Hendry County CERT Coordinator Margaret England, KM4OVY, ARES Emergency Coordinator Frank Harris, WA4PAM, and Volunteer Coordinator Tony Fanska, KC0SJU, provided perimeter safety control around Morgan Park's still-open public roads. Throughout the exercise, all of the operators in the group stayed connected on a 2-meter simplex frequency. A total of thirteen "victim-patients" including Hendry County CERT and ARES team members were made up to appear like they had serious injuries: A real steel spike "embedded" in one victim's abdomen, fractured ribs, flying glass cuts, and a cerebral hemorrhage from a fractured skull were all simulated with detailed makeup.
Once the players were in place, DeSoto County Fire-Rescue responders descended on the scene, triaged the victims (sorted them by injury severity), and transported them to DeSoto Memorial Hospital, in what would later be termed a "very quick" response lasting about one hour, half the normal time.
In the after-action hot wash at the DeSoto County Emergency Operations Center, the facilitators gave emergency services high marks, citing inter-office cooperation, communications skills, and solid training. During the meeting, some of the CERT and ARES "victims" arrived, some still in makeup and fresh from the emergency room, to applause from the professional teams. The Hendry County CERT team members had praise for their DeSoto counterparts, complimenting them on their positive attitude and performance.
Director Newhouse said "I was proud to have our staff and reservists work with the outstanding professionals in DeSoto County today. I'd like our teams to continue along this path to make Hendry County the place other jurisdictions can look to as an example of what can be done with a small group of dedicated staff and volunteers. Hopefully, when the word gets around locally, it will encourage more residents of Hendry County to take CERT and Amateur Radio courses for membership and licensure so they can be ready to help their neighborhoods after a disaster."
Hendry County CERT Coordinator Margaret England, KM4OVY, added, "I was impressed at how smoothly the Incident Command System was implemented by the responders, emergency workers, and hospital staff during the train bus wreck simulation. I look forward to Hendry County CERT volunteers' participation in future emergency exercises in order to help in our neighborhoods and community."
Brenda Barnes, Planning Consultant & Public Information Officer for the Florida Department of Health in Hendry and Glades counties said "This was a great training experience for everyone involved. You respond like you train. This training exercise provided the opportunity for us to learn together but also allowed us to strengthen our professional relationships." - from the Big Lake Amateur Radio Club website, Hendry County, Florida, used with permission of Andrew Frame, WD4RCC, Reservist, Hendry County Emergency Management; Hendry County Assistant EC and SKYWARN Spotter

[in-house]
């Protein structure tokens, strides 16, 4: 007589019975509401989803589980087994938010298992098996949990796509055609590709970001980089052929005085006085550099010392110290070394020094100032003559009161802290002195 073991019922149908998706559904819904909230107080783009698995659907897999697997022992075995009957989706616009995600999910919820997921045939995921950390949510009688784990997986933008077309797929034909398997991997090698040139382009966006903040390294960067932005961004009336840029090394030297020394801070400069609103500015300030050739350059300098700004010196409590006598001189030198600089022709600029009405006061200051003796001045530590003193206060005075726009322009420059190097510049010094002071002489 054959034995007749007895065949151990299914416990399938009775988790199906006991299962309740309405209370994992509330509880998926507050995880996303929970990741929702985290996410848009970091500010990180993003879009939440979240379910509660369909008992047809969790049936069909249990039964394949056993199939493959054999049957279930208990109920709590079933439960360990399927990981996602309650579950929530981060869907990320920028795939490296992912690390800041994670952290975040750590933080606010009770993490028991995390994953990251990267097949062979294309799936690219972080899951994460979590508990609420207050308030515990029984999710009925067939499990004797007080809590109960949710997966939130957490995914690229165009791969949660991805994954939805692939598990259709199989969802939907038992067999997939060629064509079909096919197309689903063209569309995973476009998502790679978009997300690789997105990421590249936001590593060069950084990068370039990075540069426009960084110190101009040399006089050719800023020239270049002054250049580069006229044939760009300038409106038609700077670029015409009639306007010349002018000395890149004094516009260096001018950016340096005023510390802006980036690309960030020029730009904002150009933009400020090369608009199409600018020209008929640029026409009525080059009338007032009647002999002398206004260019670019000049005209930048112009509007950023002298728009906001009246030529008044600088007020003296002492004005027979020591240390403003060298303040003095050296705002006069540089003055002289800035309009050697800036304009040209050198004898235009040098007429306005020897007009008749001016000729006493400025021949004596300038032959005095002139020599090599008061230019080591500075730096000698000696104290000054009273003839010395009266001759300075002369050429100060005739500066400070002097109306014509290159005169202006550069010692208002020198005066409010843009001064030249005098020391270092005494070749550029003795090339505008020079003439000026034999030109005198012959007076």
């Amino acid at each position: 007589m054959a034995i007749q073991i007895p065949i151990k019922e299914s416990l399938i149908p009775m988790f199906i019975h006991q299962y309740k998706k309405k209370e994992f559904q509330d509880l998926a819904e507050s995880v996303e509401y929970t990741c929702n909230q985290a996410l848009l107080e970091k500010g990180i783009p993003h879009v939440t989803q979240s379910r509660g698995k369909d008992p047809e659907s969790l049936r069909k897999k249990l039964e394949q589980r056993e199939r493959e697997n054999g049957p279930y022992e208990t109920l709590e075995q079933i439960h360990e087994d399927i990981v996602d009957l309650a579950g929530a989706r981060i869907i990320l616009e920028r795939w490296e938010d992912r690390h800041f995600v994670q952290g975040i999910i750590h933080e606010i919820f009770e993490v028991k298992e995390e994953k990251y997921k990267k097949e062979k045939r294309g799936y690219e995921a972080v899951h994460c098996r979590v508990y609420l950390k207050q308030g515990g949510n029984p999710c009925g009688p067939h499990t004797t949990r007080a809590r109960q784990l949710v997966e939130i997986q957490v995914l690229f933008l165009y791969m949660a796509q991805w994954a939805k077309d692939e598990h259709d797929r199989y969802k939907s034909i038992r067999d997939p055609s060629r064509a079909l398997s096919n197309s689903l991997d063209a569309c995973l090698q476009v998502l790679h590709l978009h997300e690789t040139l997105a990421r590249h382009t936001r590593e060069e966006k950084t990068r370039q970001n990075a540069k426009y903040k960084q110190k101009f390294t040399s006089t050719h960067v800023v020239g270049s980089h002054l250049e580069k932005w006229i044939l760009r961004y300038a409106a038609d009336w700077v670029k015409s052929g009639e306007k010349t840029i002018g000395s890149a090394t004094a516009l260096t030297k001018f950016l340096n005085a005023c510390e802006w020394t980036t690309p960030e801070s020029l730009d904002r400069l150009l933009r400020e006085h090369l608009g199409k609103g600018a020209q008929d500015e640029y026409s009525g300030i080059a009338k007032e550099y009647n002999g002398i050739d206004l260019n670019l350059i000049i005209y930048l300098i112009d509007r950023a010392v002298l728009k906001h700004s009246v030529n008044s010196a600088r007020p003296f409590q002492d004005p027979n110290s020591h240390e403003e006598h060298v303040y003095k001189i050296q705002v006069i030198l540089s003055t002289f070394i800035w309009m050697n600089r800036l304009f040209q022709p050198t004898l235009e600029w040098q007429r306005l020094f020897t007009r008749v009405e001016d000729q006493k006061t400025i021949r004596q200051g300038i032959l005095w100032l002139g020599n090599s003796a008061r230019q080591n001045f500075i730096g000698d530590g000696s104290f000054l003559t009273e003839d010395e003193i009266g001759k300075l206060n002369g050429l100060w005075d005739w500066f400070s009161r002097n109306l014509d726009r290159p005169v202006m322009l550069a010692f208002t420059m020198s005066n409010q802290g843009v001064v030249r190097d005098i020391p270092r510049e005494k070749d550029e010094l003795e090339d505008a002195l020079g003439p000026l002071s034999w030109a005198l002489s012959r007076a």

Preparing for Wildfires
A wildfire is an unplanned, unwanted fire burning in a natural area, such as a forest, grassland, or prairie. There's a misconception that wildfires only happen in western and the Great Plains states. While wildfires are more common in certain states, they can occur anywhere in the country. In addition, homes and business are more susceptible to wildfires as building development expands into once forested areas. This is called the wildland urban interface, and this interaction can put individuals at risk for exposure to wildfire. To help reduce the chance of wildfire, the America's PrepareAthon! How to Prepare for a Wildfire guide calls on everyone to practice fire prevention, such as learning terms relevant to wildfire communication that are used by the National Weather Service:
Fire Weather Watch: Potentially dangerous fire weather conditions are possible over the next 12 to 72 hours.
Fire Weather/Red Flag Warning: Fire danger exists and weather patterns that support wildfires are either occurring or expected to occur within 24 hours. (Your community may also use the National Fire Danger Rating System to provide a daily estimate of the fire danger [i.e., low, moderate, high, very high, and extreme]).
Evacuation Notice: Local authorities may issue an evacuation notice to alert residents that a fire is nearby and it is important to leave the area. When authorities issue a mandatory evacuation notice, leave the area as soon as possible.
More here, from FEMA. Please also see "Wildfire Communications: Fog and Friction", pp. 85-86, February 2014 QST, for education and training references on safety and providing amateur service communications for responding agencies and public safety.